Sun, 2/2 townhouse, pool, $600 2/1 house, 12007
45th Ave, $525 Neal & Neal Rentals, 813-778-9477
or 800-422-6325.
BEACH SUMMER RENTAL. Approx. 150 ft. walking
distance from Gulfl 3BR/2BA comfortably furnished.
Call for reservation 778-3267.
BEACH SUMMER RENTAL. Approx. 200 ft walking
distance from Gulf! Very nice 1Br apt. comfortably
furnished. Call for reservation 778-3267.
ANNUAL 2/1 & 1/1. New carpet, stove, & refrigera-
tor. Close to beach. 2/1 with balcony and undercover
parking. 778-1392.


WEST BAY Point and Moorings. 2BR/2BA condo
overlooking Bay unfurnished. 778-9285.
ANNUAL $400,1/1, good location. Annual or short
term 1 BR, charming condo, close to beach, partially
furnished. $650/mo annual, short term negotiable.
Call 778-7244, Gulf Bay Realty.
UNFURNISHED TROPICALLY landscaped 2BR/
1BA house. 100 yds to Gulf, porch, lanai, sun deck
& spa. No pets, $1000/mo. 778-5246.


ISLAND CONDO 2/2. 2 lanais, eat-in kitchen,
washer/dryer, pool, walk to beach, low maintenance
fee and owner may finance! 99,900. Call Yvonne
Higgins at Island Real Estate 778-6066 or 795-0105
after hours.
SEE IT TODAY! Historic Cortez Village Charming 2/
1.5 cottage. Nice oaks, quiet. 1 blk from Bay. Great
seasonal rental or second home. For sale by owner,
794-1103. $62,500.

NEW HOUSE, Holmes Bch. 3/2, quiet street, private
boat launch, 2 blocks to beach. $184,500. 778-1966.

THE SEARCH is over. Charming 2/2 on wide canal.
Split bedroom plan. Five minutes to beach and
Intracoastal. Move-in condition. $149,900. M56059.
Call Jim Layfield, Neal & Neal Realtors. 383-3708.
BY OWNER at Perico Bay Club. $89,500. must see
to appreciate! Gorgeous Lake view. 2/2 with many
up-grades. Security, covered parking, pool, spa and
tennis. 794-5085.
OWNER FINANCE. 1Bedroom duplex, lot 1/2 near
bch. Fixer up. $89,000. 795-0873.
FREE HOT LIST "By Owner Homes" 100's comput-
erized & analyzed. Free mortgage card. Help-U-Sell
- Realty Counselors. 795-0616.
BONUS BRICK BEAUTY has wide deep water canal!
Maintenance free yard! Family room. 5 minutes to
beach & intracoatal! Estate Sale! #56059, $149,900.
Ask for Mike, 383-3708. Neal & Neal Realtors.
MONEY MAKER! Lowest priced 2BR/2BA in Holmes
Bch. Blocks to Beach. In area of Higher priced
homes. Great investment $88,900, #55046. Ask for
Mike, 383-3708. Neal & Neal Realtors.
IMPERIAL HOUSE condo. Fully furnished, move
right in today. 2BR/1BA, steps to wide sandy
beaches & Gulf waters. $79,900. Marilyn Trevethan,
call anytime. 813-792-8477. Neal & Neal Realtors.

OPEN HOUSE
812 SOUTH BAY BLVD.
ANNA MARIA
SUNDAY 2PM TO 4PM
Come and see this attractive beach front home lo-
cated just a half mile passed the Anna Maria Fishing
Pier. 3BR/2BA with one of the finest walking beaches
and gorgeous views. Family room, stone fireplace,
deck garage, and fruit trees. $425,000. Jeanette
Rampone 747-2244, Michael Saunders & Company
for more information.


HOW TO PLACE A CLASSIFIED AD
THE DEADLINE IS NOON MONDAY FOR WEDNESDAY'S PAPER
Classifieds need to be placed in person and paid in advance at our office we do not invoice or
handle credit card charges. Our office is located at 5400A Marina Drive, in the Island Shopping
Center, Holmes Beach. We're on the comer between D. Coy Ducks and the laundromat. Hours:
9 to 5, Monday thu Friday, Saturday 9 to 2.
CLASSIFIED RATES:
Minimum $4.50 for up to 3 lines 21 WORDS.
Additional lines: $1.50 each, Box: $2, One or two line headlines 250 per word.
BUSINESS CLASSIFIED:
Minimum $6.50 for up to 3 lines 21 WORDS.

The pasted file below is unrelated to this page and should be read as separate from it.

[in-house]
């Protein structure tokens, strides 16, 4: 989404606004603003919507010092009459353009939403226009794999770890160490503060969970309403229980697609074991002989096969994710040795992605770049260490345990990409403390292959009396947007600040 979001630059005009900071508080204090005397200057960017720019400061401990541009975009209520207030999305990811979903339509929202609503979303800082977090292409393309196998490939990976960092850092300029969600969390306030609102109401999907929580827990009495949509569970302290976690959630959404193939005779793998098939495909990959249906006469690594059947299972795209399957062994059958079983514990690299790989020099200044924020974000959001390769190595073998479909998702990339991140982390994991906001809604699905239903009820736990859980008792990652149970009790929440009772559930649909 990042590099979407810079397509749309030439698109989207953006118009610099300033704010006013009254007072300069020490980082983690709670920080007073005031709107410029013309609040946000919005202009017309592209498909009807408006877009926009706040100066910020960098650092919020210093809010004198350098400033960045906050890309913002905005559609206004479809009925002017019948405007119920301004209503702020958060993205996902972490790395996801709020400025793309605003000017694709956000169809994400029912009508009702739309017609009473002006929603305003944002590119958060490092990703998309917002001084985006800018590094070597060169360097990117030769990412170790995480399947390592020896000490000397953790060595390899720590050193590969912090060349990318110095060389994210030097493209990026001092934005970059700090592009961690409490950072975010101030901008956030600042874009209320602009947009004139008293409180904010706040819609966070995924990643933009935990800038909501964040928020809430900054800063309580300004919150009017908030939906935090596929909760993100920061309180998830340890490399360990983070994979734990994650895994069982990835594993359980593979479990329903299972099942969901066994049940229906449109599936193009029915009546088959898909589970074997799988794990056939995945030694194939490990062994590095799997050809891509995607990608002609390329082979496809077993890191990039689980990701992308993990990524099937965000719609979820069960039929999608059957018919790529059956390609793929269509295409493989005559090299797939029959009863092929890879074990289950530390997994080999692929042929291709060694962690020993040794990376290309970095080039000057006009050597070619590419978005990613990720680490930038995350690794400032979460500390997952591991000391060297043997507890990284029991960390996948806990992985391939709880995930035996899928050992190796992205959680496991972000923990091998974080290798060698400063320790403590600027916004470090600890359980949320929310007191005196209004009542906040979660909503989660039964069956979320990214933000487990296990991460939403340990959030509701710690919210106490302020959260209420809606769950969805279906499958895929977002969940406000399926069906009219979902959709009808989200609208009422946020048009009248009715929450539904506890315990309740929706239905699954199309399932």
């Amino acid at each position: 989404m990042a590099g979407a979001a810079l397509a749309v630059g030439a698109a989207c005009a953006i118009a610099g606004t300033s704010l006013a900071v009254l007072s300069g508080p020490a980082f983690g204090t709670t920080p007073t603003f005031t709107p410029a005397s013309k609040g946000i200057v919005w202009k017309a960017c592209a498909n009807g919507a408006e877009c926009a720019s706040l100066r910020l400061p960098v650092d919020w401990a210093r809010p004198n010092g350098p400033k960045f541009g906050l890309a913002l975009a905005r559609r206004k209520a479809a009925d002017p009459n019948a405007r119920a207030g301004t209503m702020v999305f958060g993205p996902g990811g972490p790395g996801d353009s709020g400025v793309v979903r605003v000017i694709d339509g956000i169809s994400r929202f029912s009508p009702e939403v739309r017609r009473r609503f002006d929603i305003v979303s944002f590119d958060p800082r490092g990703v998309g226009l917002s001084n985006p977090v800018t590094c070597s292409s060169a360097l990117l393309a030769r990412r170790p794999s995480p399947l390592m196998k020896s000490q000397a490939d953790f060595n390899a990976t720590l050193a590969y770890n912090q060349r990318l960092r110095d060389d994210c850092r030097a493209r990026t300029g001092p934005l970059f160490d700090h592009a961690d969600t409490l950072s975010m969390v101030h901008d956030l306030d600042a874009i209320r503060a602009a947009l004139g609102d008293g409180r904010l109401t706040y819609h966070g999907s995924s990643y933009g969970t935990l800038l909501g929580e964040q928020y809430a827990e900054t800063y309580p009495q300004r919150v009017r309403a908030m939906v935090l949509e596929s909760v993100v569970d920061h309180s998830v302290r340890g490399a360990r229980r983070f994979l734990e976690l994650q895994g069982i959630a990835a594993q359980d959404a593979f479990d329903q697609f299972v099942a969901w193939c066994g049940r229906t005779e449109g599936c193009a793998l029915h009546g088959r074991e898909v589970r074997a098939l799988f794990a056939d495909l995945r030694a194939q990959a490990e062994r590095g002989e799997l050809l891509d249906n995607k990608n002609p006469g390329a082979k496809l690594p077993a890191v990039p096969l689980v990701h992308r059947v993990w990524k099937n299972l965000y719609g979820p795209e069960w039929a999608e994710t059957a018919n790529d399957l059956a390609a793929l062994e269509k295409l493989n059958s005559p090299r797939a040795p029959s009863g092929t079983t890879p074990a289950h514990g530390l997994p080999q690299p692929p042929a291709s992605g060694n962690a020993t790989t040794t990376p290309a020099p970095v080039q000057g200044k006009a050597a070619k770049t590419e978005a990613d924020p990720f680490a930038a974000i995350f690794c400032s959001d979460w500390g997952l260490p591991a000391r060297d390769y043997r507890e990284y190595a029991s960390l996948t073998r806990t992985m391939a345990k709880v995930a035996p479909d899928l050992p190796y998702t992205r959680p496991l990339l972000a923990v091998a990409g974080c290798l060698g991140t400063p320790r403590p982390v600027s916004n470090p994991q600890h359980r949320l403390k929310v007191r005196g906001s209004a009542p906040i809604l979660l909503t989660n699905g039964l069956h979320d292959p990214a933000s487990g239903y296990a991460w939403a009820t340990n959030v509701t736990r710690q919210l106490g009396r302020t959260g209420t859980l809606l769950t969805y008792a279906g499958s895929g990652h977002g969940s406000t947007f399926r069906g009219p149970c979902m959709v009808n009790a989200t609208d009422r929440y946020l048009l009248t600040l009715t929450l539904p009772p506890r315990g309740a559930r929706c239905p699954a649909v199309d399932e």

Additional lines: $2 each, Box: $2, One or two line headlines 250 per word.
Call 778-7978 for information and assistance.


IISLANDER


J Ho11BY


MB IslandTyping Service
.- ComputerOperated
,FAX Service: Send & Receive
FAX # 778-8390
Notary Public 778-8390

778-2586 MA RV KAY Eve: 778-6771

25% OFF


ISLAND CLEANING
RESIDENTIAL & COMMERCIAL
VACUUM SALES & SERVICE
Mon-Fri 10-3, Sat 9-2 778-4988
5600 Marina Dr Holmes Beach

STEP AEROBICS
Anna Maria Island Community Center
Tuesday 6 7:15 pm Saturdays 5 6:00pm
For More Information Call 779-2129


UNCOMMON 7 n1,/ 5 ,
COLLECTABLES & GIFTS
Anna Maria Island Centre Holmes Beach 778-3548


SIDE WORKS
778-1617



Specializing In Paint Touch-Up^
Exotic Cars High Quality Honest Prices
David Zorko 5804 Marina Dr.
Hm. 778-6342 Holmes Beach


MOST CARS $85
and we come to you!






details


SABAL I PALM
CARPENTRY
A FLORIDA COMPANY
SMALL HOME REPAIRS
CUSTOM FENCES
DECKS SIDING
FASCIA SOFFITS
DOORS WINDOWS
ODD JOBS
Fully Insured Reasonable Rates
778-7603
Rick Lease
32-Tear Island Resident


AUTO & BOAT DETAILING
Hand wash & Vacuum, Buff Seal & Polish,
Armorall, Dress Rims & Tires, Shampoo
Carpets & Seats, Dress Interior, Satin-Black
Under Carraige, Engine Cleaned & Silicone
Protected. Everything included for $85 -
on a normal size car. By appointment,
at your home or office.
Call the mobile service number 356-4649
or leave a message: 778-9392.






PID PAGE 32 0 MAY 19, 1994 K THE ISLANDER BYSTANDER


154hlIS


' 3900 East Bay Drive Holmes Beach
OPEN 7 DAYS A WEEK 7 AM to 10 PM SUNDAY 7 AM to 9 PM* PHONE 778-4100
We Welcome Food Stamps
PRICES EFFECTIVE NOW THROUGH TUESDAY, MAY 24,1994


RIGHT HERE ON THE ISLAND!


EACH DAY A COUPON SPECIAL


COUPON GOOD ONLY ON
THURSDAY "
I PRICE SAVER
BUTTER
S 16 OZ. PKG. QTRS.





LIMIT TWO PER CUSTOMER PLEASE
Iro I
I I


)I III


, COUPON GOOD ONLY ON I
I FRIDAY ^ 2


SHURFRESH
HOT DOGS


1.

112 O
I PKG. II
LIMIT TWO PER CUSTOMER PLEASE i
-- 1- -,- -,-------I

1 COUPON GOOD ONLY ON
TUESDAY l4th


COUPON GOOD ONLY ON
IM
SATURDAY Xl
CAMPBELL'S
CREAM OF
SMushroom
SOUP
1 10z. oz.
CAN
Crea o Creamof
49^ am of UShrOOI_
I EACH USoUE.AS
LIMIT TWO PER CUSTOMER PLEASE
noon------snow----------l


SI COUPON GOOD ONLY ON
I WEDNESDAY 2


FRESH RIPE
BANANAS


Coke, Diet Coke
or Sprite
2 LITER
BOTTLES

990
LIMIT TWO PER
CUSTOMER PLEASE
ND FOODS ...


FREE BLOOD
PRESSURE CHECK
Every Friday
11 A.M. to NOON


U.S.D.A. CHOICE
BEEF CHUCK SHOULDER

London Broil


. LB.
.


f